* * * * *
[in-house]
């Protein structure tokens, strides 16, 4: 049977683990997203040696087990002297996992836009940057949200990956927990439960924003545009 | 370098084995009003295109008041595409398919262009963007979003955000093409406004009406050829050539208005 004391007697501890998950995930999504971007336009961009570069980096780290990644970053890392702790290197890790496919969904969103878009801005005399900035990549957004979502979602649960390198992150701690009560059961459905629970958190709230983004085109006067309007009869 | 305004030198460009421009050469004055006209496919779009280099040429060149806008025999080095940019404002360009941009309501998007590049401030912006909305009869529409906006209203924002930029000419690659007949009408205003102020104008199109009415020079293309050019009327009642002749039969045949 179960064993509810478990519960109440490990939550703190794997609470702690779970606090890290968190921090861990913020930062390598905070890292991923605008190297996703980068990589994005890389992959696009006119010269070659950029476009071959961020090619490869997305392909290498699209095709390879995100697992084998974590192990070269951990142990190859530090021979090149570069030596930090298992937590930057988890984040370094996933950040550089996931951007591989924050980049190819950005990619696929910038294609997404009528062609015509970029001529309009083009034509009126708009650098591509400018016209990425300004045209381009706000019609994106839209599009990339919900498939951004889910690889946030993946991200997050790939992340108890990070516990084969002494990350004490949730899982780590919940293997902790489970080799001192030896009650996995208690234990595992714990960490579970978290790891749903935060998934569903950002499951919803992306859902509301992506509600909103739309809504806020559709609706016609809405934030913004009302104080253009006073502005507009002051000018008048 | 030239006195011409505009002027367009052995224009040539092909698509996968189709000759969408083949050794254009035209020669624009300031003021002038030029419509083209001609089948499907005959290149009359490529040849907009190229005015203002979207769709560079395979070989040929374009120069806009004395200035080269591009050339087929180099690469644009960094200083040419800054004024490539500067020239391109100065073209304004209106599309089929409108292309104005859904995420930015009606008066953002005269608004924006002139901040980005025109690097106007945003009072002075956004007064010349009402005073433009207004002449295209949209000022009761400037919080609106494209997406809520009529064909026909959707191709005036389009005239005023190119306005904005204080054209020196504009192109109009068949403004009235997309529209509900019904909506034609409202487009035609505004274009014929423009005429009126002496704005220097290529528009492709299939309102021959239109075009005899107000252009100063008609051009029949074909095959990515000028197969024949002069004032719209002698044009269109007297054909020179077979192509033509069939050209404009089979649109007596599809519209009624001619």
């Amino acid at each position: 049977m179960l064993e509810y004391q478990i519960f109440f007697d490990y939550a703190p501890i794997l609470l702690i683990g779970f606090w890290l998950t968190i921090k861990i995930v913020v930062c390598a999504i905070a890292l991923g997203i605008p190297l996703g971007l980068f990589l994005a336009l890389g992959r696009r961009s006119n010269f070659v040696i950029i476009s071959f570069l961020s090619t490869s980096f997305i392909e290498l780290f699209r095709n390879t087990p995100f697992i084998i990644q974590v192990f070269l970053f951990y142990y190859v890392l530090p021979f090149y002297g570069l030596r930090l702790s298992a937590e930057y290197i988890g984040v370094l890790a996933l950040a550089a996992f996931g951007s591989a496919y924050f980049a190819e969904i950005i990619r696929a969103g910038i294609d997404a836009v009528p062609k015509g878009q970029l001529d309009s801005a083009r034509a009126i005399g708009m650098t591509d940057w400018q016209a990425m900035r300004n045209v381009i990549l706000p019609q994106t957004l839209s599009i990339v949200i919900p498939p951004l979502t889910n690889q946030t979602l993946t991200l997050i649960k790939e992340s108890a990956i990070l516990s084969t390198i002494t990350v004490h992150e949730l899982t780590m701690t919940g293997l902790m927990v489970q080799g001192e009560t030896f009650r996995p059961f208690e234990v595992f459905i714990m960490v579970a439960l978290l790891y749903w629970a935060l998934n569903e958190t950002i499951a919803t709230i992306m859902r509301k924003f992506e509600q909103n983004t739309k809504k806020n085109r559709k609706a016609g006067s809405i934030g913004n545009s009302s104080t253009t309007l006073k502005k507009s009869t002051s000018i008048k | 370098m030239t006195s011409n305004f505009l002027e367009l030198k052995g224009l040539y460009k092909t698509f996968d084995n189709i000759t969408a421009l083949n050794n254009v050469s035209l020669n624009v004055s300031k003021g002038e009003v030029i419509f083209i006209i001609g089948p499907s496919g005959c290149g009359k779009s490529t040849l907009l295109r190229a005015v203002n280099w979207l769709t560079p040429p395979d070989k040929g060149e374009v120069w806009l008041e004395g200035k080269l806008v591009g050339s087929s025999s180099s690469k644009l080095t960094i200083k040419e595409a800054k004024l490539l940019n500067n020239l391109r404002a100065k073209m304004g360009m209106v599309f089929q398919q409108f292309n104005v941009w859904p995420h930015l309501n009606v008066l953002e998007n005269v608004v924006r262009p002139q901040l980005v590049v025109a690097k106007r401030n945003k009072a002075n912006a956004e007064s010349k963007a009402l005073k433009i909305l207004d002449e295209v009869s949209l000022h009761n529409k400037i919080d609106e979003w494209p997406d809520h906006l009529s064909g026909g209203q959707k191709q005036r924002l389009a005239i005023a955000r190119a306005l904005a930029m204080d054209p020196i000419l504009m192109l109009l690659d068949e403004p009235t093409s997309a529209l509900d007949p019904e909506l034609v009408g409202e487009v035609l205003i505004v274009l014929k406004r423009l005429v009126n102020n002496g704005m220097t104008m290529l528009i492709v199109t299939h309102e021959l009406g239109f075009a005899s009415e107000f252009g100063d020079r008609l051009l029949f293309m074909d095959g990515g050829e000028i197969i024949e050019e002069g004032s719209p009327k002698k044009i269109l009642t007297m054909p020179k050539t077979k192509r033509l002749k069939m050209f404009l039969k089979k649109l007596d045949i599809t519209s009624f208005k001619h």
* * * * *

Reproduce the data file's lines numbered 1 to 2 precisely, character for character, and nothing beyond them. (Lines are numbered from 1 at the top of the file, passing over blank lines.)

[in-house]
């Protein structure tokens, strides 16, 4: 049977683990997203040696087990002297996992836009940057949200990956927990439960924003545009 | 370098084995009003295109008041595409398919262009963007979003955000093409406004009406050829050539208005 004391007697501890998950995930999504971007336009961009570069980096780290990644970053890392702790290197890790496919969904969103878009801005005399900035990549957004979502979602649960390198992150701690009560059961459905629970958190709230983004085109006067309007009869 | 305004030198460009421009050469004055006209496919779009280099040429060149806008025999080095940019404002360009941009309501998007590049401030912006909305009869529409906006209203924002930029000419690659007949009408205003102020104008199109009415020079293309050019009327009642002749039969045949 179960064993509810478990519960109440490990939550703190794997609470702690779970606090890290968190921090861990913020930062390598905070890292991923605008190297996703980068990589994005890389992959696009006119010269070659950029476009071959961020090619490869997305392909290498699209095709390879995100697992084998974590192990070269951990142990190859530090021979090149570069030596930090298992937590930057988890984040370094996933950040550089996931951007591989924050980049190819950005990619696929910038294609997404009528062609015509970029001529309009083009034509009126708009650098591509400018016209990425300004045209381009706000019609994106839209599009990339919900498939951004889910690889946030993946991200997050790939992340108890990070516990084969002494990350004490949730899982780590919940293997902790489970080799001192030896009650996995208690234990595992714990960490579970978290790891749903935060998934569903950002499951919803992306859902509301992506509600909103739309809504806020559709609706016609809405934030913004009302104080253009006073502005507009002051000018008048 | 030239006195011409505009002027367009052995224009040539092909698509996968189709000759969408083949050794254009035209020669624009300031003021002038030029419509083209001609089948499907005959290149009359490529040849907009190229005015203002979207769709560079395979070989040929374009120069806009004395200035080269591009050339087929180099690469644009960094200083040419800054004024490539500067020239391109100065073209304004209106599309089929409108292309104005859904995420930015009606008066953002005269608004924006002139901040980005025109690097106007945003009072002075956004007064010349009402005073433009207004002449295209949209000022009761400037919080609106494209997406809520009529064909026909959707191709005036389009005239005023190119306005904005204080054209020196504009192109109009068949403004009235997309529209509900019904909506034609409202487009035609505004274009014929423009005429009126002496704005220097290529528009492709299939309102021959239109075009005899107000252009100063008609051009029949074909095959990515000028197969024949002069004032719209002698044009269109007297054909020179077979192509033509069939050209404009089979649109007596599809519209009624001619």